‘I just don’t want to be a damsel in distress.  I’ll scream on the balcony, but you’ve got to let me do a little action here’. – Kirsten Dunst, actor.

In 2004, radical documentary maker Michael Moore made a controversial appearance at Madison Square Garden where the Republican National Convention was gearing up to re-elect George W. Bush as President.  From the press row balcony as a ‘guest columnist’ for USA Today, Moore gloried in his role as pantomime villain as the West Virginia and Missouri delegates below booed and abused him.  He then threatened to disrupt the entire convention by dragging around roughly 70 Secret Service personnel and tagging journalists like a magnet attracting filings.  One delegate from Missouri who got close called Moore ‘a disgrace’, seconds after asking for his autograph.

It would be fair to say that no Front National (FN) supporters would be asking Femen to sign fan books (or body parts).  Turning Dunst’s quip on its head, they were no damsels in distress, but screaming from their balcony they were certainly in the action.  Minutes after blackballed former-FN leader, Jean-Marie Le Pen made an unauthorised (and, by the reaction of the crowd, adulatory) appearance at the podium of a FN May day rally, the Femen protestors chanted anti-FN slogans from the balcony of a building overlooking the stage as Jean-Marie’s daughter and successor, Marine Le Pen, began her speech.  The FN members in attendance reacted in much the same way as West Virginia and Missouri delegates did to Michael Moore back in 2004.

Visibly unsettled, Le Pen junior, ensconced on high, shot back at her detractors with: ‘Lot of surprises on this May 1st .  It’s quite a paradox when you call yourself a feminist and try to disturb a tribute to Joan of Arc’.  The fifteenth-century French military heroine has been adopted as a nationalist symbol by the FN. Seen as someone who repelled overseas invaders, the majority of the French however reject this adoption, just as many Charlie Hebdo surviving scribes denounced FN marches and their banners reading ‘Je suis Charlie’.  Earlier in the day, Femen protestors made a direct intervention to try and prevent FN supporters from laying a wreath at a statue of the sainted Joan, the fracas lasting for ten minutes until four FN security men removed the activists who were later arrested.  From the balcony though, their ‘sisters’ were untouchable.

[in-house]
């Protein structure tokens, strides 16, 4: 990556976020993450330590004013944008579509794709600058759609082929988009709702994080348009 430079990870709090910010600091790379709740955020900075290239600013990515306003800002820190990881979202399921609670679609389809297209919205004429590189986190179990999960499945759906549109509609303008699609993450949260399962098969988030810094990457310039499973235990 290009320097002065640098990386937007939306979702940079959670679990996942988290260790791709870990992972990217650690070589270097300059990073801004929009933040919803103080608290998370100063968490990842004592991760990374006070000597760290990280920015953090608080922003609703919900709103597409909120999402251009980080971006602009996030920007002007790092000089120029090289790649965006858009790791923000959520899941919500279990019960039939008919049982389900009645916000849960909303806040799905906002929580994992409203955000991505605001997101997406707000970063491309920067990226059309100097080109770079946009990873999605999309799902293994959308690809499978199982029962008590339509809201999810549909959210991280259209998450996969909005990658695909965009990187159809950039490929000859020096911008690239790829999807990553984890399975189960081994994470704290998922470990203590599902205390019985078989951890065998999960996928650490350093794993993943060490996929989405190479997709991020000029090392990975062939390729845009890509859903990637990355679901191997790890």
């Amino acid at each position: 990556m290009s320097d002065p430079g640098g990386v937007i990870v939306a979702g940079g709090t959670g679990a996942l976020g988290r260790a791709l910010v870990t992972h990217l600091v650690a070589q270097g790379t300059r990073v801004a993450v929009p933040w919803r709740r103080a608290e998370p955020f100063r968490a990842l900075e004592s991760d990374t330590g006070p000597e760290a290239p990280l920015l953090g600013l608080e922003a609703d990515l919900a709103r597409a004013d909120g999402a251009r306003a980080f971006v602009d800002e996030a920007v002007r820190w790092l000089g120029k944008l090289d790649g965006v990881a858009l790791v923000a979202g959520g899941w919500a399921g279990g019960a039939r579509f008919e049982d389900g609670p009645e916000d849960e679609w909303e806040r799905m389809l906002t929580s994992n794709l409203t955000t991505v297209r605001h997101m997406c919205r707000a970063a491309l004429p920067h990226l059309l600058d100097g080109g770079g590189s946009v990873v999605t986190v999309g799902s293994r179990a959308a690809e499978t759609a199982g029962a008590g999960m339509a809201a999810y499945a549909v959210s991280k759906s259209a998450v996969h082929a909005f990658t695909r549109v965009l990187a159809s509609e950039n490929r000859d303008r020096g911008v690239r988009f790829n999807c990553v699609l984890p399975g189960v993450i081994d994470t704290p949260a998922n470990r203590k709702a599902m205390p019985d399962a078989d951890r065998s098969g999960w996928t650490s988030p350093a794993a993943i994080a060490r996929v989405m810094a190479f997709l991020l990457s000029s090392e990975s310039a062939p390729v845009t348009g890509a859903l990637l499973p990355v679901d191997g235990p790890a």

Femen have targeted other figures for their protests.  In recent months, topless activists harassed the car of former Managing Director of the International Monetary Fund and one-time Socialist presidential candidate frontrunner, Dominique Strauss-Kahn, as he was ferried to and from his trial on charges relating to prostitution.  They daubed their bodies with the provocative ‘Your turn to be f****d’ message in reference to his reputation as a notorious lothario.  But like their demonstrations against the FN, there is an undercurrent unnoticed by commentators.

Femen are now primarily based in Paris but they originated in Ukraine in 2008.  The Femen office in Kiev closed and the leadership relocated to France in August 2013, ‘fearing for their lives and freedom’, but their identification with their native homeland remains strong, especially against overbearing Russian influence.  On the 8th of April 2013, they carried out a trademark ‘topless ambush’ of Vladimir Putin at the Hanover trade fair, spokeswoman Alexandra Shevchenko describing it as ‘non-violent women protesting against the most dangerous dictator in the world, it got great coverage and will hopefully inspire people in Russia as well as helping us to recruit new members’.  Putin brushed it off saying he ‘liked’ the topless nature of the protest.

Nevertheless, Femen’s contempt for all the works of the Kremlin is reinforced by Putin’s close association with the Russian Orthodox Church (which supports the state in a symbiosis unmatched since the tsars), another bastion of patriarchy in their opinion.  They have previously urged the Ukrainian Orthodox Church to break with its Russian counterpart in a move of independence.  So when, in July 2013, Strauss-Kahn accepted a position as a board member of the Russian Regional Development Bank – a banking subsidiary of the Russian state oil company, Rosneft – and shortly after also accepted a similar position at the Kremlin-backed Russian Direct Investment Fund, he became a legitimate target of Femen.  Similarly, the FN have taken millions of euros in loans from Moscow, pledging to leave the European Union and serve Putin’s purpose of seeing a disunited continent, as Russia backs other nationalistic parties across Europe.

Femen, it seems, does not only want to ‘liberate’ women but also attack the ‘stooges’ of Moscow who seek to portray Russian behaviour, especially in Ukraine, as acceptable.  The protests may be small-scale and limited but crucially they generate media coverage that allows their opponents to be seen in a negative light by their reaction.  And that is how Femen, in their own way, even if shouting from a balcony, help their brothers and sisters back in Ukraine and support the right of individuals to assert themselves through solidarity.



1. Femen protests against FN, Strauss-Kahn and Putin in Hanover – The Guardian

2. Michael Moore at the Republican Convention – The Washington Post

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